Afterward, I made a choice to enjoy my life as much as I could every day. Actually enjoy it. I’d never enjoyed life. I mostly thought about what was wrong and how to make it better. No longer. I decided to hang on to that wild and wondrous feeling I’d had that night. To be happy. For the first time in my life, I realized being happy was actually a choice, not a thing to work toward or that happened from time to time. I had the power to change my life perspective if I relaxed enough to enjoy the good things. And I haven’t let go since.
Have you ever had an epiphany like that? How do you stay happy? Maybe you keep a gratitude journal. If you have ideas, let me know!
Recently I found an older book with some lasting ideas. Rory Vaden’s Take the Stairs offers great inspiration for those looking to stop procrastinating in all areas of their life. The one aspect though most people won’t want to hear is succeeding in life takes self-discipline. Vaden says you can’t succeed if you take shortcuts, like an escalator. Only if you take the stairs will you build muscle. Similarly, if you take care of the hardest tasks again and again, especiallys when you don’t feel like it, you will accomplish your goals.
Seven Principles of Self-Discipline
Vaden structures the book according to seven principles of self-discipline: sacrifice, commitment, focus, integrity, scheduling, faith, and action. Here are the most memorable things I learned from each of these.
Sacrifice. Choices that are easy in the short term are very often in direct conflict with what makes life easy in the long term.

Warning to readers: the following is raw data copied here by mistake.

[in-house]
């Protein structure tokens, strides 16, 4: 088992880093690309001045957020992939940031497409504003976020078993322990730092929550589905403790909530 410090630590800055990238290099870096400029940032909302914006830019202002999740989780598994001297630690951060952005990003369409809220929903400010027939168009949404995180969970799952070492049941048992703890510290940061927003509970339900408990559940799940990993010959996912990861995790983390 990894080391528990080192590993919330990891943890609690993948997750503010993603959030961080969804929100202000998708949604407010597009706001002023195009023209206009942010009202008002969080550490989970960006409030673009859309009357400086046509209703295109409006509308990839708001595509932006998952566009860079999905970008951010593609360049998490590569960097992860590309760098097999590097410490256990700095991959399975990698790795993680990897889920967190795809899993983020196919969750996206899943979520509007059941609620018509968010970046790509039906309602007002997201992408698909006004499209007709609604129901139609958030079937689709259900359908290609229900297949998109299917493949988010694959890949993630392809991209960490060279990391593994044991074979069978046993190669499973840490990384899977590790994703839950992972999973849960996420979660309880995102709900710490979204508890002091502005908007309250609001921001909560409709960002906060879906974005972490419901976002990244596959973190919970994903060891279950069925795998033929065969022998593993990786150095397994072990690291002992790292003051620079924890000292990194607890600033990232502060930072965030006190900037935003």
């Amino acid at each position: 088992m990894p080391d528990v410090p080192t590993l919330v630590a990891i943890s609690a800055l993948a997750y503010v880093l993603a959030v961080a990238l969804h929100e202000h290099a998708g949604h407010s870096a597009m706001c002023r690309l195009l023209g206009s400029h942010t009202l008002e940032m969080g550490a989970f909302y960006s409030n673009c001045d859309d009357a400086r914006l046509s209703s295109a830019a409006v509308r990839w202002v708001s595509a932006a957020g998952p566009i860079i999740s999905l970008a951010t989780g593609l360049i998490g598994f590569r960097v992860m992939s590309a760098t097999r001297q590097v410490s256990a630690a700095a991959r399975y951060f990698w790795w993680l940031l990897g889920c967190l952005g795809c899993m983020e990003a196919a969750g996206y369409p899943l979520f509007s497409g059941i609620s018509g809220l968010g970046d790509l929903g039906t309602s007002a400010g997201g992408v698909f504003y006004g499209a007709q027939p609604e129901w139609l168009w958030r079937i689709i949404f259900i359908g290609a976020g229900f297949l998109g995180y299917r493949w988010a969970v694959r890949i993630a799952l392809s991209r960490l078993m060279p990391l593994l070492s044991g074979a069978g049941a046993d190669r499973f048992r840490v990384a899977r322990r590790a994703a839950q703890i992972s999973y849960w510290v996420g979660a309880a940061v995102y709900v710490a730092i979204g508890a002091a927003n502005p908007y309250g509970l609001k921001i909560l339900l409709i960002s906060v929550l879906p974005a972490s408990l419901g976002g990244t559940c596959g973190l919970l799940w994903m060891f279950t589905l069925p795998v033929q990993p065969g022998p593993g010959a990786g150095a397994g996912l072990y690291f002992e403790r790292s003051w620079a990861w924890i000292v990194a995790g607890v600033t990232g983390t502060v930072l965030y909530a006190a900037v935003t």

Commitment. Changing from the question, “Should I?” to “How will I?” is the mind-set shift that makes all the difference.
Focus. Focus is about not allowing your attention to be distracted by less important tasks. The intensity of your focus is proportionate to the clarity of your vision.
Integrity. People with integrity align what they say with what they do. Achievers say they’re going to workout and then go do it. Achievers say they’re going to finish an important project that day and they do. You think it, you speak it, you act on it, and it happens.
Scheduling. We’re taught we need balance but Vaden believes we need to spend appropriate amounts of time on the priorities most critical to us.
Faith. Having faith is knowing that if you fail now, you’ll have something better waiting for you later.
Action. The three enemies of action are fear, entitlement, and perfectionism. If you let any of those three things guide you in the moment, you will procrastinate your intentions.
Overall, Vaden believes for high-achievers, success is not about skill, it’s about your will to succeed. We don’t fail because of poor circumstances, we fail because we lack discipline. Those are hard words to hear but also useful ones. Sometimes when a challenge is overwhelming and painful, it means a greater, more satisfying reward lies ahead. So we shouldn’t blame ourselves if we have a setback, just learn from it and get back on track.
Make no mistake. Self-help writer Gabrielle Bernstein’s latest book, Super Attractor, is definitely woo-woo. It offers mantras, it’s got the word “Universe,” all over it, it references the famous channeler Abraham. If you’re the kind of reader who makes fun of touchy-feely, pseudo-psychological books, then this book is not for you. But if you’re the kind of reader who can see past that and take the author’s advice for what it is, then you’ll get quite a bit out of this book.
What’s It About?